Last year, Human Capital Media published a report on metrics and measurement, which featured talent development reporting principles, or TDRp. The report included comments from some early adopters as well as from a number who were not convinced that TDRp or standards were necessary. I believe some in the latter category were not actually familiar with TDRp, so I will share the basics and then address some of the objections in my next blog. Let’s see what you think.
At its core, TDRp recommends a standard language for our field and a framework for measuring, reporting and managing human capital. For example, look at accounting. It organizes the measures into four broad categories (revenue, expense, assets and liabilities), names and defines the measures, and creates three standard statements that contain the measures (income statement, balance sheet and cash flow statement). TDRp, however, goes beyond just the reporting to recommend a standard process for how human capital should be managed and in this respect is more analogous to business.
We believe our profession would benefit from a common language and framework, as well as from standard processes, just as the accounting and business disciplines have. Benefits include guidance for the measuring, reporting and management of learning and development; reduced time spent debating names and definitions; enhanced clarity in communication; and improved benchmarking. In part, this is what defines a “profession” — that everyone in that profession shares a common language and approach, and it is what enables universities to teach it.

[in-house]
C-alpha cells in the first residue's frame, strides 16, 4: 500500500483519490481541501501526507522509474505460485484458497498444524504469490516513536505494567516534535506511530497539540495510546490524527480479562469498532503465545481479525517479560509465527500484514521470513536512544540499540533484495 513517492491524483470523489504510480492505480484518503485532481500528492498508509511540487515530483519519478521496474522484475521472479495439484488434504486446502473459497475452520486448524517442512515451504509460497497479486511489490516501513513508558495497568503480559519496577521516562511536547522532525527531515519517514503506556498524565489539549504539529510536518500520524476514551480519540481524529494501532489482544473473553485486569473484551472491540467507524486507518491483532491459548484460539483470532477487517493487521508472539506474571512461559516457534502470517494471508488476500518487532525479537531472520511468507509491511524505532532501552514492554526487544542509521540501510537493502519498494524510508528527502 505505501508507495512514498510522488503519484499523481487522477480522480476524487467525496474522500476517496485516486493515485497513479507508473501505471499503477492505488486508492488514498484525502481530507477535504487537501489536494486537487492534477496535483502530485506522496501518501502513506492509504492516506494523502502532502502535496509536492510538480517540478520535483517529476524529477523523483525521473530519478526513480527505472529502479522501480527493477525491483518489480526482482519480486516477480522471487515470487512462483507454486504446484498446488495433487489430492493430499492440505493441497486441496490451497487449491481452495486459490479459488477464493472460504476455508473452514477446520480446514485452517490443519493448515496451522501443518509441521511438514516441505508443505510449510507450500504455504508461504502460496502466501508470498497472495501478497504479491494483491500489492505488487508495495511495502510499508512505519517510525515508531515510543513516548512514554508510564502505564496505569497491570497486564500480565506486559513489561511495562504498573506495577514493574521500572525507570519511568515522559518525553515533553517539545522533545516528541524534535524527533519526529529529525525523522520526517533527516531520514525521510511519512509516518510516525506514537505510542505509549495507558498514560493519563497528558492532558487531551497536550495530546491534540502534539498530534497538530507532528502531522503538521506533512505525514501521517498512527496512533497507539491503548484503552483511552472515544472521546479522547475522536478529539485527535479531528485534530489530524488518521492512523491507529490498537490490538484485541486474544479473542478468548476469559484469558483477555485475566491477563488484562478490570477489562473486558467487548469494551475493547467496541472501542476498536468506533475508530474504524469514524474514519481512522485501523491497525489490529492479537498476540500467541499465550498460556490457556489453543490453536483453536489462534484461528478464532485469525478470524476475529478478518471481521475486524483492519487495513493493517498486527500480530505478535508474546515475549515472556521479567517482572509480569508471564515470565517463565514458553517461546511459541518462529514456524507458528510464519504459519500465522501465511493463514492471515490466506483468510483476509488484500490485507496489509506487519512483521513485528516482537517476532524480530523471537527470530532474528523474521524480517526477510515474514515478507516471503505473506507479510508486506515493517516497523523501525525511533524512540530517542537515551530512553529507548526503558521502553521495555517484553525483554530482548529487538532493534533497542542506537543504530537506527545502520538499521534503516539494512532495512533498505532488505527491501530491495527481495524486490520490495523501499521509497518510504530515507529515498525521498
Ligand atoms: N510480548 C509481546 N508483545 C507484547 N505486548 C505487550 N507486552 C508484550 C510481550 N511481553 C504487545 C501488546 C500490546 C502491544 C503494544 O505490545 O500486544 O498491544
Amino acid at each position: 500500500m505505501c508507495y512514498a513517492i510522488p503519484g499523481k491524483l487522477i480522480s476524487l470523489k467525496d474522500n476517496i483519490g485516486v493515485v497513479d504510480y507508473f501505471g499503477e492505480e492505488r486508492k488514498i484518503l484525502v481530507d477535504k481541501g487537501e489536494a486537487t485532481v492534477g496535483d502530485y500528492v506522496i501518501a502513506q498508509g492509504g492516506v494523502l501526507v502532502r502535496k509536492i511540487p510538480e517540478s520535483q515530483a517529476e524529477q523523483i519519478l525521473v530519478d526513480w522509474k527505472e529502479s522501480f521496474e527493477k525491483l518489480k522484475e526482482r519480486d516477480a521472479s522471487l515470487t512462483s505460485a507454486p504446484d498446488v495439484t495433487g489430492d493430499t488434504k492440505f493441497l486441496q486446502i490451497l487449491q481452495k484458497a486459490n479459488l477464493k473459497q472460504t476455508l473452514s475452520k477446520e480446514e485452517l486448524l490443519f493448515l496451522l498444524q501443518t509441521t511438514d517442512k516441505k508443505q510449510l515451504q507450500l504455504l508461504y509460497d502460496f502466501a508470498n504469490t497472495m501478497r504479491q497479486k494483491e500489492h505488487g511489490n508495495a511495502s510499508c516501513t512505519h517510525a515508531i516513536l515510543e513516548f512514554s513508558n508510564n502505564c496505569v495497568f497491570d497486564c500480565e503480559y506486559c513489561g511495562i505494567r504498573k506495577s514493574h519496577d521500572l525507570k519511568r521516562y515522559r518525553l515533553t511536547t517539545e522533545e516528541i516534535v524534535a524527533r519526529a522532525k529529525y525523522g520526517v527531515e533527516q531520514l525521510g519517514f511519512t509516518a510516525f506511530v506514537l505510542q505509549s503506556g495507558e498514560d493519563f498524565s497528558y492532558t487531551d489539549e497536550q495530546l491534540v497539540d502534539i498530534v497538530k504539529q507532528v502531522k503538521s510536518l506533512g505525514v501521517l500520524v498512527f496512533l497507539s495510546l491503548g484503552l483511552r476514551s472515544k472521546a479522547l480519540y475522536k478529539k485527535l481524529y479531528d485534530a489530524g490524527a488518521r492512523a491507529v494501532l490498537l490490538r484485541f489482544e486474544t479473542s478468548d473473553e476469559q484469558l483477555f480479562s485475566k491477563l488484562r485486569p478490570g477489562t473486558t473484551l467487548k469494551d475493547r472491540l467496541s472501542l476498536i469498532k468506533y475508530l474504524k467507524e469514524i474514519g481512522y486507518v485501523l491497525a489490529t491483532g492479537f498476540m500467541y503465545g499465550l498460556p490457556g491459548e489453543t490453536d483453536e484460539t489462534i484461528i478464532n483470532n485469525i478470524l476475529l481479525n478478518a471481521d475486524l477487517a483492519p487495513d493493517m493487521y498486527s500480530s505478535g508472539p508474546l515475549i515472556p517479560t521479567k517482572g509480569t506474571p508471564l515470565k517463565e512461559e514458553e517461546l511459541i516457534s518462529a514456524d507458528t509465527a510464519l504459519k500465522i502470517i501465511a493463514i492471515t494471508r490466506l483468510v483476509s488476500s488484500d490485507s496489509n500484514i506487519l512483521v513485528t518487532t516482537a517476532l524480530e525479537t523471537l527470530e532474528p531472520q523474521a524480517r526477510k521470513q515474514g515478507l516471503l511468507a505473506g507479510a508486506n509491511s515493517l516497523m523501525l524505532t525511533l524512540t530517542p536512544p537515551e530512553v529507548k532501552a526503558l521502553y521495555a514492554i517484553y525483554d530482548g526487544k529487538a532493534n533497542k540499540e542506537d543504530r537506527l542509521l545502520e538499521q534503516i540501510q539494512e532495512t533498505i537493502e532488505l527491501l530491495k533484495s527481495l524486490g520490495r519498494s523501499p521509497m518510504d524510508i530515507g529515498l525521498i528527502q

So, what does TDRp suggest for our profession (learning and development in particular, but all human capital more broadly)?
First, we should adopt a common language including three broad categories of measures: outcome, effectiveness and efficiency. Second, we should move toward using standard names and definitions for our measures. The Association for Talent Development has been using standard names and definitions for years, so let’s start with existing best practices.
Third, we should align our most important, discretionary initiatives to our company’s goals. No need to align basic skills training or compliance related training — just do these as effectively and efficiently as possible. Fourth, we should decide what is most important for the department to accomplish in the coming year. This will likely be a combination of initiatives to provide basic skills and help the company achieve its goals, and initiatives by the department head to improve effectiveness and efficiency.
Fifth, select measures tied to these goals and set a plan or target for the few key measures that we will manage to ensure our success. Lastly, use three types of reports (operations, program and summary) to manage our progress throughout the year. Each report should show the plan or target for the measure to be managed, as well as the year-to-date progress and the forecast for the year.
That’s it. Adopt common language, standard processes, and standard reports. Most other professions have already done this. TDRp provides the guidance for us for us to become more “professional” and have an even greater impact on our organizations.